As climate change and global warming become increasingly threatening, the need for recycling is a critical factor. Current and future generations are directly impacted by our environment’s health.

Among various recyclable materials, scrap metals have proven to be environmental champions. They not only reduce waste but provide economic advantages when recycled, making them sustainable in more than one sense.

Let’s take a quick look at some commonly recycled scrap metals alongside a few things you might not have known about them.

The Actual Benefits of Recycling Metal

Scrap metal recycling significantly reduces the need for mining new ore, conserving natural resources and preventing ecosystem disruption. Metal recycling as a process requires less energy compared to extracting metals, which means reducing carbon emissions overall.

The economic influence isn’t negligible either. It creates jobs in the recycling industry while also allowing cost-effective production with recycled metals.

With these and other positive effects in the picture, metal recycling can be a powerful move towards sustainability the world over.

6 Common Scrap Metals for Recycling

Scrap metal recycling is a lesser-known yet impactful way to create sustainability. Here’s a quick overview of the six most commonly recycled scrap metals you might need to learn more about.

1. Ferrous Metals (Iron):

Predominantly used in our everyday applications, iron is a key component of ferrous metals—among which we can also find stainless steel and carbon steel. An interesting distinction in the iron recycling process centers around heavy versus light iron recycling, with heavy iron often found in machinery, while lighter types reside in items like cans and thin sheeting.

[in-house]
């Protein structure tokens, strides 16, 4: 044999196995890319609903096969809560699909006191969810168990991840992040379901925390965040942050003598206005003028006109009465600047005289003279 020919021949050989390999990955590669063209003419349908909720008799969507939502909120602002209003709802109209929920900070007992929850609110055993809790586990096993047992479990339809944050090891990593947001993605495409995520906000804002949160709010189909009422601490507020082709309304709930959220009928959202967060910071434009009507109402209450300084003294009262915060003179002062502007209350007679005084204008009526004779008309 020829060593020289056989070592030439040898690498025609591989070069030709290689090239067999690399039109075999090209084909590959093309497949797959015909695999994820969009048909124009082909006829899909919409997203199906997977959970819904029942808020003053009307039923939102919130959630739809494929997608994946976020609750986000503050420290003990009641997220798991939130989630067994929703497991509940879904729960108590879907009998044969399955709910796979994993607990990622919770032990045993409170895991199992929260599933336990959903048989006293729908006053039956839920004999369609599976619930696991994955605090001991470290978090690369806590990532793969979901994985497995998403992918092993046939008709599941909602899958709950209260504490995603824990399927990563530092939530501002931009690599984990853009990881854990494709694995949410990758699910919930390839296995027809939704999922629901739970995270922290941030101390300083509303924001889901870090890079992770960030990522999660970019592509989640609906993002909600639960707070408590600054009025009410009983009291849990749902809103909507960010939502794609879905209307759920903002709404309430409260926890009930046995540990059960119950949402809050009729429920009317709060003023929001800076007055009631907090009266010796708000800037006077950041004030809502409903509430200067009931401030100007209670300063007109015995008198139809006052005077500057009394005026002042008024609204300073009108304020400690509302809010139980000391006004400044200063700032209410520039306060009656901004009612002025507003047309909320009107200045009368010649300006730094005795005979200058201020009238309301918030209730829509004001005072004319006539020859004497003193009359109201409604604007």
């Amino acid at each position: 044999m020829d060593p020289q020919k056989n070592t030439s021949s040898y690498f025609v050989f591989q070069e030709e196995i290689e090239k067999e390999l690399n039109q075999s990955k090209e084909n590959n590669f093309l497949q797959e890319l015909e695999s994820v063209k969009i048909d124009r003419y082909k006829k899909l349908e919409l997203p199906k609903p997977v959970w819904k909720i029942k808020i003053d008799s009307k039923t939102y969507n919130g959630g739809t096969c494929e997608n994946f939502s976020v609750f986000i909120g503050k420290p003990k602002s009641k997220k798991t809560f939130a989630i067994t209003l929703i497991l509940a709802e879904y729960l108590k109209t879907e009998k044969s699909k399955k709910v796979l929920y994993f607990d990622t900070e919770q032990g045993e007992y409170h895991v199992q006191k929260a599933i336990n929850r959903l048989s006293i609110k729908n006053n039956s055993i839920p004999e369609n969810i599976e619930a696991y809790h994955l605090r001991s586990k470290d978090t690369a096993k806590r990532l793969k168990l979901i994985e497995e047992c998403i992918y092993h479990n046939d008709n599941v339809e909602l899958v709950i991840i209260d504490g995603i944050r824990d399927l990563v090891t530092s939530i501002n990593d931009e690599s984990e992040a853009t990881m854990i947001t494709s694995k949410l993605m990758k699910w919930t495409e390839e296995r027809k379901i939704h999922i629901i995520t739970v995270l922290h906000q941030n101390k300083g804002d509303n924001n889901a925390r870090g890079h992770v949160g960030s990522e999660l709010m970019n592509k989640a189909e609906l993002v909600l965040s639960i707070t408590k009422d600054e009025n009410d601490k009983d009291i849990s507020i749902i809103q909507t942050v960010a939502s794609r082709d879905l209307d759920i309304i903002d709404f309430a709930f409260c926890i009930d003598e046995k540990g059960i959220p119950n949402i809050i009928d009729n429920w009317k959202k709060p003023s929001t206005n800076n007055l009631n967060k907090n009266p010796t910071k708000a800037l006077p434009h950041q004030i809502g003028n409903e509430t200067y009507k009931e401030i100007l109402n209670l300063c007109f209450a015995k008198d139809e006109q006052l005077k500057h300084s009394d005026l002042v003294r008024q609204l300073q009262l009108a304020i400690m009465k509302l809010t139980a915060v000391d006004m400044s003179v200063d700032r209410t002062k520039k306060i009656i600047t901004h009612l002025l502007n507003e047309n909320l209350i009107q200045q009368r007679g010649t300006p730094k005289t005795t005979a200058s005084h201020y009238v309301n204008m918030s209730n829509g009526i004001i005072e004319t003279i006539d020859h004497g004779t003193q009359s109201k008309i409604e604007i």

The magnetic properties of these metals simplify their separation from other waste, making recycling processes more efficient.

In a nutshell, some types of ferrous (iron-containing) metals include:

  • Light iron: Found in household appliances and vehicles.
  • Heavy iron: Mostly seen in industrial machinery and construction.
  • Stainless steel: Used extensively in kitchenware, hospitals, and cars.
  • Carbon steel: Common in the construction sector due to its hardness.
  • Cast Iron: Utilized for plumbing pipes and cooking materials, among other things.

2. Copper

Copper scrap is highly sought after by recyclers, primarily for its valuable properties like high electrical conductivity. It’s often encountered in plumbing pipes, roofing materials, and old electronic devices. A noteworthy fact: recycling copper saves up to 85% of the energy needed for primary production.

3. Steel

Steel is the most recycled material on earth—thanks primarily due to its omnipresence in our daily lives. We find this unique ferrous metal in everything from cars to cans, packaging, and even futuristic constructions like 3-D printed bridges.

When recycled, steel retains its inherent properties. This makes it ideally suited for multiple reuse cycles, providing a profound contribution towards sustainability.

4. Aluminum

Aluminum stands as a popular choice in recycling owing to its resilience and high demand in industries. It’s found abundantly in beverage cans, car parts, and general household items. As a material, aluminum boasts lightweight and corrosion resistance- bestowing it with longevity.

The recycling process for aluminum is energy efficient compared to producing new aluminum. Intriguingly, recycled aluminum can fill the same roles as newly produced ones.

5. Brass

In the world of scrap metal recycling, brass holds substantial popularity. It’s an alloy primarily composed of copper and zinc, providing it with unique anti-corrosion properties. You’ll find it in plumbing fittings, musical instruments, door knobs, and stylish decor items.

Recycled brass holds tremendous value due to its aesthetic appeal and utility in manufacturing new items.

6. Lead

Last —and certainly not least— lead is also quite popular in the scrap recycling industry. This heavy metal has significant use in multiple industries due to its malleability, corrosion resistance, and excellent sound absorption capacity.

However, due to its toxicity levels, proper disposal or recycling is important for environmental safety. Recycled lead can be beneficially used for battery production. It’s also employed in the manufacturing of ammunition, weights, and shielding for radiation protection.

As we’ve seen, recycling scrap metals carries immense environmental and economic benefits. It’s a great step towards sustainability and resource management. We can only continue to support this initiative for a greener tomorrow.